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Developers often need to write some code snippets to check ideas or help their colleagues. Scala offers a powerful REPL that allows running such quick samples. Here are some ideas how can you make it much smoother to use.

Get Ammonite

This is the first thing you should do. Go to this link and install the REPL for your Scala version (Scala 2.12 recommended for examples below, because some libraries haven’t been yet released for Scala 2.13).

http://ammonite.io/#OlderScalaVersions

Configure Ammonite predef file to preload common dependencies

Ammonite can load a predefined script on startup. This is an excellent feature, allowing you to initialize dependencies or some utils. Here’s an example predef.sc file which can be put in ~/.ammonite/:

import $ivy.`org.typelevel::cats-core:2.0.0`, cats._, cats.implicits._
import $ivy.`io.monix::monix:3.0.0`
import $ivy.`dev.zio::zio:1.0.0-RC12-1`
import $ivy.`org.typelevel::cats-effect:1.3.1`
import $ivy.`org.scalatest::scalatest:3.0.8`,org.scalatest._
import $ivy.`org.scalacheck::scalacheck:1.14.0`
import $ivy.`com.github.chocpanda::scalacheck-magnolia:0.2.2`
import $ivy.`io.chrisdavenport::cats-scalacheck:0.2.0-M1`
import scala.concurrent.ExecutionContext.Implicits.global
import scala.concurrent.duration._
import scala.concurrent.Future
import scala.util.{Failure, Success}
import scala.concurrent.Await
import org.scalacheck.{Arbitrary, Gen}
import org.scalacheck.magnolia._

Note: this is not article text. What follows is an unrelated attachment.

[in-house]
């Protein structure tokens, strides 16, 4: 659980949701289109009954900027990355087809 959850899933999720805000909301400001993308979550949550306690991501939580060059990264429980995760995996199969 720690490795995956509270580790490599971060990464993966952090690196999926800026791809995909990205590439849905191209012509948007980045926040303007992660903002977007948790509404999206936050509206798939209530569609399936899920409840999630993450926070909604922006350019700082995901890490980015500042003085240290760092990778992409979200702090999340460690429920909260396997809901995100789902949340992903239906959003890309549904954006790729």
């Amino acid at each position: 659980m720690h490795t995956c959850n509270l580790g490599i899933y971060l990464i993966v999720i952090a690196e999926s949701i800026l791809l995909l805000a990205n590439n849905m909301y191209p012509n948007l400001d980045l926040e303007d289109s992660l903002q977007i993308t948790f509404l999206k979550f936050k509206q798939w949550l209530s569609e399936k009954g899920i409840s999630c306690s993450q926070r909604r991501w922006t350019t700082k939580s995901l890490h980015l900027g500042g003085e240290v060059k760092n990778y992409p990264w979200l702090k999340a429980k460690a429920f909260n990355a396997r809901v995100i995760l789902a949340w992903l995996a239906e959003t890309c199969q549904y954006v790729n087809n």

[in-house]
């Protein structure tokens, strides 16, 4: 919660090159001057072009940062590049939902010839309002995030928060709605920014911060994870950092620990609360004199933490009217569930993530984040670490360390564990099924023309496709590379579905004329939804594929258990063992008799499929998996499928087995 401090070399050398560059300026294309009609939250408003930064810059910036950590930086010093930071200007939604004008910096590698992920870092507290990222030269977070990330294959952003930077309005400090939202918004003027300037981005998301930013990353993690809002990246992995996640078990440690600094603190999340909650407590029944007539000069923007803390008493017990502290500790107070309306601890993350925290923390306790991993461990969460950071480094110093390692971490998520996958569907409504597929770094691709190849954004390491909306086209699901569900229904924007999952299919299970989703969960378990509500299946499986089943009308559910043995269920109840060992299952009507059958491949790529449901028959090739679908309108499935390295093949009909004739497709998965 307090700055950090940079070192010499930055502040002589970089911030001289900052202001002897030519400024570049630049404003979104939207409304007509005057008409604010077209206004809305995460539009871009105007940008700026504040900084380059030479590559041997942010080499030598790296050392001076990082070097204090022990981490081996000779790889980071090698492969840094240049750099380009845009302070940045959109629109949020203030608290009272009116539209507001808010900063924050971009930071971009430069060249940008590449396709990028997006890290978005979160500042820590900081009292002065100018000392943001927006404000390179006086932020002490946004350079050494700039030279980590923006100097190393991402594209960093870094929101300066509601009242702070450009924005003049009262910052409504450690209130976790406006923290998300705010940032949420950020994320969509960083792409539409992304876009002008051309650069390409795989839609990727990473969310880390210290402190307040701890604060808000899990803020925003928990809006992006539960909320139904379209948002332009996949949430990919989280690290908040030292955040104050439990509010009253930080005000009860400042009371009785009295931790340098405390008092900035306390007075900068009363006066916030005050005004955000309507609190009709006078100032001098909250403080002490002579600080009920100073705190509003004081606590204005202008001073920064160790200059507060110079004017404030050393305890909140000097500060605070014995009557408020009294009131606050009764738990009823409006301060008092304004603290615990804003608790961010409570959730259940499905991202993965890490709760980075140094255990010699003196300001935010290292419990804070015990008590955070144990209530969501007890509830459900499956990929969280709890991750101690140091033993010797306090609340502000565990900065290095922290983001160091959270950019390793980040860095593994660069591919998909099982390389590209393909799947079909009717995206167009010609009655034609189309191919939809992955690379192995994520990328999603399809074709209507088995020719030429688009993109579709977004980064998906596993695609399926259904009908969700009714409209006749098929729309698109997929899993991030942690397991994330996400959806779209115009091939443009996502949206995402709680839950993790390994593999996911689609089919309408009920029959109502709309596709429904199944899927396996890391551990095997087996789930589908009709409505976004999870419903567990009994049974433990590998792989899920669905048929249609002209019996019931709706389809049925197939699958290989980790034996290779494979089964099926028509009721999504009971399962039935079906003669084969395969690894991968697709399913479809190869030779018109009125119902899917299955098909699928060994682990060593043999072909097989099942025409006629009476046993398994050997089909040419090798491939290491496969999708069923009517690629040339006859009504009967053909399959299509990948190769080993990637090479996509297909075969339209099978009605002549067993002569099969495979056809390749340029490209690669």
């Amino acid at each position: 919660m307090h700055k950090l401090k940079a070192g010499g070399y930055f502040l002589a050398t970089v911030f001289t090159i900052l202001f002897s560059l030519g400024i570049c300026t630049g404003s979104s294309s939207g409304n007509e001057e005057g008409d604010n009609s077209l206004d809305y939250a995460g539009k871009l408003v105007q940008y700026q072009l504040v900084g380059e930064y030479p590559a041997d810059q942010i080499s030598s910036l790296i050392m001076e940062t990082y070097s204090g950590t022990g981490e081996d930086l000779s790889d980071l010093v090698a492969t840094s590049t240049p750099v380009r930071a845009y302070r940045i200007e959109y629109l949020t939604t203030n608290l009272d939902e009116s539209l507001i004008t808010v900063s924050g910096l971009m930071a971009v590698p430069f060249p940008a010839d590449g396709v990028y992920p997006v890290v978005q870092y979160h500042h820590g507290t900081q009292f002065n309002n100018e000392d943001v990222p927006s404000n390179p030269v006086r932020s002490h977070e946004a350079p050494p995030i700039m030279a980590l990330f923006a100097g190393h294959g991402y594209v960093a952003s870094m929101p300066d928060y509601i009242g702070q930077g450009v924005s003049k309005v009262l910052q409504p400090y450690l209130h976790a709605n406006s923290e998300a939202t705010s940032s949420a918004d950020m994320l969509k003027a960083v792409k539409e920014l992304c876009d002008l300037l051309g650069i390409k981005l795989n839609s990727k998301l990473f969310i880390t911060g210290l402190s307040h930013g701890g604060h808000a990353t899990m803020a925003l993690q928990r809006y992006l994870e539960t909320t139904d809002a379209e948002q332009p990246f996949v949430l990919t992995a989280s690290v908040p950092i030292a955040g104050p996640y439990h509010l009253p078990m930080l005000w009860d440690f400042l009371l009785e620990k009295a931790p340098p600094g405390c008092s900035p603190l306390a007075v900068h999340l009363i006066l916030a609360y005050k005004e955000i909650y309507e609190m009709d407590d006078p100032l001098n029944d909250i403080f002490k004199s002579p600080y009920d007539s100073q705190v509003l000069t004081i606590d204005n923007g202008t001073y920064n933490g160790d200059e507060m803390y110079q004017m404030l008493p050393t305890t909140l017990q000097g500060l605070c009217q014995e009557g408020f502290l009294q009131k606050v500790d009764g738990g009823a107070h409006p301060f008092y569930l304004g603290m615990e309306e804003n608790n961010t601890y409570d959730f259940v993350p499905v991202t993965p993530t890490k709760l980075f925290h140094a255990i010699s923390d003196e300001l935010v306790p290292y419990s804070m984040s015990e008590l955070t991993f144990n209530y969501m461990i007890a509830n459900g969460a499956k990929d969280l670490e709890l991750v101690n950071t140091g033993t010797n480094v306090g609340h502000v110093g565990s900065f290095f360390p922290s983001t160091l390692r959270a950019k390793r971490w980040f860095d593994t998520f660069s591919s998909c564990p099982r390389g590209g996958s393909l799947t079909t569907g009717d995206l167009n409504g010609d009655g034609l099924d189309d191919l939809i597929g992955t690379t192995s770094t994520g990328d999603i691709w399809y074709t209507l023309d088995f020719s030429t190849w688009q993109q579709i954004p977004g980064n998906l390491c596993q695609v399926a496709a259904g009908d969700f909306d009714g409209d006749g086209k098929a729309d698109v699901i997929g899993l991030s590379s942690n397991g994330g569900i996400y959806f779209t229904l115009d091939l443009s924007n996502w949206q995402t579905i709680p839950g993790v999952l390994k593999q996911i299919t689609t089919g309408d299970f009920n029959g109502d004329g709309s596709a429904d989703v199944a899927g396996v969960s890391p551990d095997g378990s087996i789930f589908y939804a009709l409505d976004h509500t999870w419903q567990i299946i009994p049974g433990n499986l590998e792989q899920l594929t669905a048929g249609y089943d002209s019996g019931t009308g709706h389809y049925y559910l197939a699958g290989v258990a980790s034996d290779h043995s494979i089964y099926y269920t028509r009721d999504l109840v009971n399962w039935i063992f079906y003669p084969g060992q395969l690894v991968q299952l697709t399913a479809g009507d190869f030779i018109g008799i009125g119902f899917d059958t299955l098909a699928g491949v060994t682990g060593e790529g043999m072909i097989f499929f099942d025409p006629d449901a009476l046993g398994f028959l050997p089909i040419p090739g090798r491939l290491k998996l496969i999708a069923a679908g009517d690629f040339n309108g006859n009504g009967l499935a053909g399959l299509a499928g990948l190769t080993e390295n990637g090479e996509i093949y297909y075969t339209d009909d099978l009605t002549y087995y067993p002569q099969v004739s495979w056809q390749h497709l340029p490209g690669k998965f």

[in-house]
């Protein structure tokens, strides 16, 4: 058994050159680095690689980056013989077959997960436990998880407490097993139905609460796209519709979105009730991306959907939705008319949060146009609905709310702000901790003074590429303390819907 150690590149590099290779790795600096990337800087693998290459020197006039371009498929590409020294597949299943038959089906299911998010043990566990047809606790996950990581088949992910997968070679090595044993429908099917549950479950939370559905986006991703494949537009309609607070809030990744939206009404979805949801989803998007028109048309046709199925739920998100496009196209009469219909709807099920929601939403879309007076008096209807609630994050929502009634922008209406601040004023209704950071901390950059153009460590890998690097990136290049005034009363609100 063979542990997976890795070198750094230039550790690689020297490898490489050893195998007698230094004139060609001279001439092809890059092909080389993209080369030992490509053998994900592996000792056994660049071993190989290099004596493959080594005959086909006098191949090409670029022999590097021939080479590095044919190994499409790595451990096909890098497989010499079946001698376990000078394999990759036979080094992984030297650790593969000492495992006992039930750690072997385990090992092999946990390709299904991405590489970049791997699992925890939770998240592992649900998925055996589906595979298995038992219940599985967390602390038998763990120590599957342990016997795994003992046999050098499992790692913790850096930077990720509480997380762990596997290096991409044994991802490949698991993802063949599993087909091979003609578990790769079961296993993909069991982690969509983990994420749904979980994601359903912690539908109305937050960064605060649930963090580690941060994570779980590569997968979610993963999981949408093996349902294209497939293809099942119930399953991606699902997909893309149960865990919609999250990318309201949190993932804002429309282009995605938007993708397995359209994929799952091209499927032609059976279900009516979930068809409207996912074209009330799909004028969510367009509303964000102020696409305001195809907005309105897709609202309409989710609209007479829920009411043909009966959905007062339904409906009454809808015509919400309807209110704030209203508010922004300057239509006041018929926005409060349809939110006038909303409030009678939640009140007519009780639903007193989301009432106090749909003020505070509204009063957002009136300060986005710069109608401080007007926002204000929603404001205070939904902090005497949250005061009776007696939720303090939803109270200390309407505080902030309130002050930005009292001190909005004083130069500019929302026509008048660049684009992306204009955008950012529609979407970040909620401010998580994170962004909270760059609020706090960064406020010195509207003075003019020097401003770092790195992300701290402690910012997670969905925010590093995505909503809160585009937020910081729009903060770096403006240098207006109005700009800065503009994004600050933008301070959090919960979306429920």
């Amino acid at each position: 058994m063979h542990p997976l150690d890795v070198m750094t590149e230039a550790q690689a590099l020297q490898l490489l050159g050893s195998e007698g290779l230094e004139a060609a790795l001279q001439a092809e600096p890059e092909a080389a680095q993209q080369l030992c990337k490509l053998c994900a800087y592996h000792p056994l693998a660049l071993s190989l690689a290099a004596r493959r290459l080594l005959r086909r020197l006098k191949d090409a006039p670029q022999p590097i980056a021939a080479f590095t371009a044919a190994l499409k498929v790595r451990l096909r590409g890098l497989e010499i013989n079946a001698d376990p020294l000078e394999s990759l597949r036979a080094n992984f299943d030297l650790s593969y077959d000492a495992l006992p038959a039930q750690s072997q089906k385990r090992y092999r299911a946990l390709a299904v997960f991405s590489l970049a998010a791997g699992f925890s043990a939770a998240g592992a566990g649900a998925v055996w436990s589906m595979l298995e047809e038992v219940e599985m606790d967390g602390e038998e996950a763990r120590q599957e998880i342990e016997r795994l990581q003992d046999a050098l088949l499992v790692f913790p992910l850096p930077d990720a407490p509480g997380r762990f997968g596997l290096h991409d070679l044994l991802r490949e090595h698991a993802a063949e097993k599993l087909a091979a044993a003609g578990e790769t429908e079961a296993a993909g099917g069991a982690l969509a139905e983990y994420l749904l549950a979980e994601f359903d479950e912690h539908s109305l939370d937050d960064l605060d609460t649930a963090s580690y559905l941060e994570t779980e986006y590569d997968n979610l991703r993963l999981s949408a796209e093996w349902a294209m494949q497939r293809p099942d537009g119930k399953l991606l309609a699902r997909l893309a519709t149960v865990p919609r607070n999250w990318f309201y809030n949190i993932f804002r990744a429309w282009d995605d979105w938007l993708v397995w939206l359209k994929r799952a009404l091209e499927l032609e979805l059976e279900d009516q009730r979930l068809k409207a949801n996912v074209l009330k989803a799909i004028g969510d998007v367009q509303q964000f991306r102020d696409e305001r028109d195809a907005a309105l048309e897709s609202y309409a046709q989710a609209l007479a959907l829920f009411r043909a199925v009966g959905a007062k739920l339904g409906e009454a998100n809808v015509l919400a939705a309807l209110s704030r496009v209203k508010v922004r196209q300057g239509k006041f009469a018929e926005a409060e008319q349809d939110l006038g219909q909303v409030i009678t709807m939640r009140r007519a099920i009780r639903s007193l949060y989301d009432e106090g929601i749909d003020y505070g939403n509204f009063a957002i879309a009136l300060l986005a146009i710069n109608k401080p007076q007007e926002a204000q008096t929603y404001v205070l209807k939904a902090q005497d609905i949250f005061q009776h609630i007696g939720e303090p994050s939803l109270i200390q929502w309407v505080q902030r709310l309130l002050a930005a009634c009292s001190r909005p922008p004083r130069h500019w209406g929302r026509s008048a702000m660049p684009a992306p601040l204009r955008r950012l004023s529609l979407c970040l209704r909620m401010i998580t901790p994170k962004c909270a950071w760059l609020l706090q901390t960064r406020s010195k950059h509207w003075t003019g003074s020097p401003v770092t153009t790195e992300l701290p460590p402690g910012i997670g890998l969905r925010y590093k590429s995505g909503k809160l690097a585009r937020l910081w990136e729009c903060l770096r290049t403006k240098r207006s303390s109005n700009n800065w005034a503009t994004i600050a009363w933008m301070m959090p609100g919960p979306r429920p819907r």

def randomObj[T: Arbitrary] = implicitly[Arbitrary[T]].arbitrary.sample.get

Current version of my predef file is available on GitHub.

Let’s see what we’ve got here:

  • Cats, ZIO, Monix -> for fiddling with effects and using functional programming abstractions
  • Scalatest, scalacheck, scalacheck-magnolia -> for assertions and random generators. With scalacheck-magnolia and the randomObj util defined in the script, you can instantly create instances of case classes, even complex nested ones.
@ case class User(name: String, age: Int, address: String)
redefined class User
@ randomObj[User]
res1: User = User(
“\u3bd2\ua185\ue0d0”,
639667659,
“\u3ed4\uc8e7\u3daf\ub31d\u7f25\ud710\u8912\uc3bd\u6db3\uba55\ubd05\u4838\uf713\u4d1e\u3802\u7d83\uae6f\u3d6c\ub5e5\u5a08\u7d4a\ua574\ua90b\u8dee\u82d2\ub604\u01a9\u9e15\u18d8\u70d0\u579d\u4cf3\u7b0a”
)
  • Some imports for useful common types
  • The global Execution Context for all Future-related operations

Now all you need is to run amm in your terminal and start power-coding!

Alternatives

Be sure to check Scala Fiddle — it’s a web tool for similar purposes, and it has a nice set of libraries that you can quickly include.

It is possible to use Ammonite REPL from sbt console. If you decide to do so, you’ll be able to use all the dependencies available in your project, as well as project classes. However, this approach requires some manual intervention into the build.sbt file and the project has to be compiling.

There are also IntelliJ IDEA Worksheets which are now integrated with Ammonite, also requiring build.sbt intervention:
https://www.jetbrains.com/help/idea/work-with-scala-worksheet-and-ammonite.html

What’s next?

Do you have any ideas how a REPL flow can be further improved? Or maybe you have some suggestions what else can be added to the predef file? Please leave a comment!